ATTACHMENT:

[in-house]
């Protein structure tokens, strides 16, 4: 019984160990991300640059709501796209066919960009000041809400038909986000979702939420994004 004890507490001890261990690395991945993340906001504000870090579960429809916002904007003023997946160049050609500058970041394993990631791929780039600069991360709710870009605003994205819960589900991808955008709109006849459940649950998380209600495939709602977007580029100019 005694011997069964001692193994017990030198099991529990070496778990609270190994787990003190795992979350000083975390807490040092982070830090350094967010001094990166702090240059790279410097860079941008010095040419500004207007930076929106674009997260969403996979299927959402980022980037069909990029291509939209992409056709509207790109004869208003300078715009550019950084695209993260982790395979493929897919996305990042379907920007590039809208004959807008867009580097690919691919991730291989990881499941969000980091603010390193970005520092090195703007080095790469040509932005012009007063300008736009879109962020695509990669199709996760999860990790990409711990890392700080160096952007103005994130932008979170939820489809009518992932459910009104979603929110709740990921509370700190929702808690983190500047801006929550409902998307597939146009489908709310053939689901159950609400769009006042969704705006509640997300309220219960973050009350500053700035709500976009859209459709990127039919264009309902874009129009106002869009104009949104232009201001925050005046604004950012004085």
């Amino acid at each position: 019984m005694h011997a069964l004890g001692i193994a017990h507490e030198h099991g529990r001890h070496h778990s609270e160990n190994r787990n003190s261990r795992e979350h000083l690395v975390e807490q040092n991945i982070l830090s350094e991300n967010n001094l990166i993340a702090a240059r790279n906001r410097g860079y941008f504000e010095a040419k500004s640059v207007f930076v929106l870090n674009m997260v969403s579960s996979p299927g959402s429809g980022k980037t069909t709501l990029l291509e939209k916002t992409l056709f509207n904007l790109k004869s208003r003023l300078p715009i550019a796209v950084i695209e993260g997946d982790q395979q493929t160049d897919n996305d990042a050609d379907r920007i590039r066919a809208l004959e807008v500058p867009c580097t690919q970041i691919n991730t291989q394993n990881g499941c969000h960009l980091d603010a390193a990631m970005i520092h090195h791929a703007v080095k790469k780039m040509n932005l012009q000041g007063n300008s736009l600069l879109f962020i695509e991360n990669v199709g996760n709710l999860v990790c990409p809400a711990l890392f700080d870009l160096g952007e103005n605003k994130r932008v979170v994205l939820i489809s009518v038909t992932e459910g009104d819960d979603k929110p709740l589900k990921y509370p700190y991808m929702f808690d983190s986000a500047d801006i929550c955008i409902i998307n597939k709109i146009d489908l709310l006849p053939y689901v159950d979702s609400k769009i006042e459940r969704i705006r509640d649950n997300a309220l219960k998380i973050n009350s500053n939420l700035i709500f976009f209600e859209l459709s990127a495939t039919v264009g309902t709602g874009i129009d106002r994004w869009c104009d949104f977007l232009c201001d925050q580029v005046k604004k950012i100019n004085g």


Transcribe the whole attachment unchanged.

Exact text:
[in-house]
């Protein structure tokens, strides 16, 4: 019984160990991300640059709501796209066919960009000041809400038909986000979702939420994004 004890507490001890261990690395991945993340906001504000870090579960429809916002904007003023997946160049050609500058970041394993990631791929780039600069991360709710870009605003994205819960589900991808955008709109006849459940649950998380209600495939709602977007580029100019 005694011997069964001692193994017990030198099991529990070496778990609270190994787990003190795992979350000083975390807490040092982070830090350094967010001094990166702090240059790279410097860079941008010095040419500004207007930076929106674009997260969403996979299927959402980022980037069909990029291509939209992409056709509207790109004869208003300078715009550019950084695209993260982790395979493929897919996305990042379907920007590039809208004959807008867009580097690919691919991730291989990881499941969000980091603010390193970005520092090195703007080095790469040509932005012009007063300008736009879109962020695509990669199709996760999860990790990409711990890392700080160096952007103005994130932008979170939820489809009518992932459910009104979603929110709740990921509370700190929702808690983190500047801006929550409902998307597939146009489908709310053939689901159950609400769009006042969704705006509640997300309220219960973050009350500053700035709500976009859209459709990127039919264009309902874009129009106002869009104009949104232009201001925050005046604004950012004085």
């Amino acid at each position: 019984m005694h011997a069964l004890g001692i193994a017990h507490e030198h099991g529990r001890h070496h778990s609270e160990n190994r787990n003190s261990r795992e979350h000083l690395v975390e807490q040092n991945i982070l830090s350094e991300n967010n001094l990166i993340a702090a240059r790279n906001r410097g860079y941008f504000e010095a040419k500004s640059v207007f930076v929106l870090n674009m997260v969403s579960s996979p299927g959402s429809g980022k980037t069909t709501l990029l291509e939209k916002t992409l056709f509207n904007l790109k004869s208003r003023l300078p715009i550019a796209v950084i695209e993260g997946d982790q395979q493929t160049d897919n996305d990042a050609d379907r920007i590039r066919a809208l004959e807008v500058p867009c580097t690919q970041i691919n991730t291989q394993n990881g499941c969000h960009l980091d603010a390193a990631m970005i520092h090195h791929a703007v080095k790469k780039m040509n932005l012009q000041g007063n300008s736009l600069l879109f962020i695509e991360n990669v199709g996760n709710l999860v990790c990409p809400a711990l890392f700080d870009l160096g952007e103005n605003k994130r932008v979170v994205l939820i489809s009518v038909t992932e459910g009104d819960d979603k929110p709740l589900k990921y509370p700190y991808m929702f808690d983190s986000a500047d801006i929550c955008i409902i998307n597939k709109i146009d489908l709310l006849p053939y689901v159950d979702s609400k769009i006042e459940r969704i705006r509640d649950n997300a309220l219960k998380i973050n009350s500053n939420l700035i709500f976009f209600e859209l459709s990127a495939t039919v264009g309902t709602g874009i129009d106002r994004w869009c104009d949104f977007l232009c201001d925050q580029v005046k604004k950012i100019n004085g």